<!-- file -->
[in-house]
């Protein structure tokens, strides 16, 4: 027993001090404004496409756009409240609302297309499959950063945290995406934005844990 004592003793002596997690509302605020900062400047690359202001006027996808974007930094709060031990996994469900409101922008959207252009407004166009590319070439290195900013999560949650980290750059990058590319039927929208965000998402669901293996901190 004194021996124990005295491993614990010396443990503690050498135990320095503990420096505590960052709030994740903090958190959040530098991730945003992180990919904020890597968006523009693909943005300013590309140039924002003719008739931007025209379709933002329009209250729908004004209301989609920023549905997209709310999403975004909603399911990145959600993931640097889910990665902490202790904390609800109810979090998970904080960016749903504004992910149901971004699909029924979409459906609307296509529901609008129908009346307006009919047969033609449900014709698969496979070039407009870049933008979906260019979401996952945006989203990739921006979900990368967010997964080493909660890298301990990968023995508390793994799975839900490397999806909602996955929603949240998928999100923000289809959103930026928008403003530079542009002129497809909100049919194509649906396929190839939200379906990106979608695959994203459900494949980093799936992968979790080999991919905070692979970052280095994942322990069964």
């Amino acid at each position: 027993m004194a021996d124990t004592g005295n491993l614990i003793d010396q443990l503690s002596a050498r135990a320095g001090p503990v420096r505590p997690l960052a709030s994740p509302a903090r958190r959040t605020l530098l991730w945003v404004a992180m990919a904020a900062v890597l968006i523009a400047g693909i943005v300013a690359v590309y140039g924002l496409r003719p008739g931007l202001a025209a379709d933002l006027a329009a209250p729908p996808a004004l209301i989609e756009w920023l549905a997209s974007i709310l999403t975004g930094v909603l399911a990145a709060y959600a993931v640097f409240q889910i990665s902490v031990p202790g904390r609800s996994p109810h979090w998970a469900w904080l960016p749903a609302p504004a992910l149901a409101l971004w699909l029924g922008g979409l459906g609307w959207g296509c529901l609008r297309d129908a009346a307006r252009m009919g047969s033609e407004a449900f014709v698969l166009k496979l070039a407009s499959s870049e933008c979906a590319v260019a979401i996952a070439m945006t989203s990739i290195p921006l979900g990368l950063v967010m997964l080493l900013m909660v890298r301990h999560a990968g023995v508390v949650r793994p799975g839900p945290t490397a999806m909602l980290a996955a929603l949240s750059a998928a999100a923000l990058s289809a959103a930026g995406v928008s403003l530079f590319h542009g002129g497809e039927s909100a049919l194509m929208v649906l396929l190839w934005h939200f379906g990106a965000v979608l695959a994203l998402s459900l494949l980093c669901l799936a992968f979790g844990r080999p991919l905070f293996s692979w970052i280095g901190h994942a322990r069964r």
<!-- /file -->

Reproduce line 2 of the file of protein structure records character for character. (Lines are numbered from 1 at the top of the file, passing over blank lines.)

């Protein structure tokens, strides 16, 4: 027993001090404004496409756009409240609302297309499959950063945290995406934005844990 004592003793002596997690509302605020900062400047690359202001006027996808974007930094709060031990996994469900409101922008959207252009407004166009590319070439290195900013999560949650980290750059990058590319039927929208965000998402669901293996901190 004194021996124990005295491993614990010396443990503690050498135990320095503990420096505590960052709030994740903090958190959040530098991730945003992180990919904020890597968006523009693909943005300013590309140039924002003719008739931007025209379709933002329009209250729908004004209301989609920023549905997209709310999403975004909603399911990145959600993931640097889910990665902490202790904390609800109810979090998970904080960016749903504004992910149901971004699909029924979409459906609307296509529901609008129908009346307006009919047969033609449900014709698969496979070039407009870049933008979906260019979401996952945006989203990739921006979900990368967010997964080493909660890298301990990968023995508390793994799975839900490397999806909602996955929603949240998928999100923000289809959103930026928008403003530079542009002129497809909100049919194509649906396929190839939200379906990106979608695959994203459900494949980093799936992968979790080999991919905070692979970052280095994942322990069964």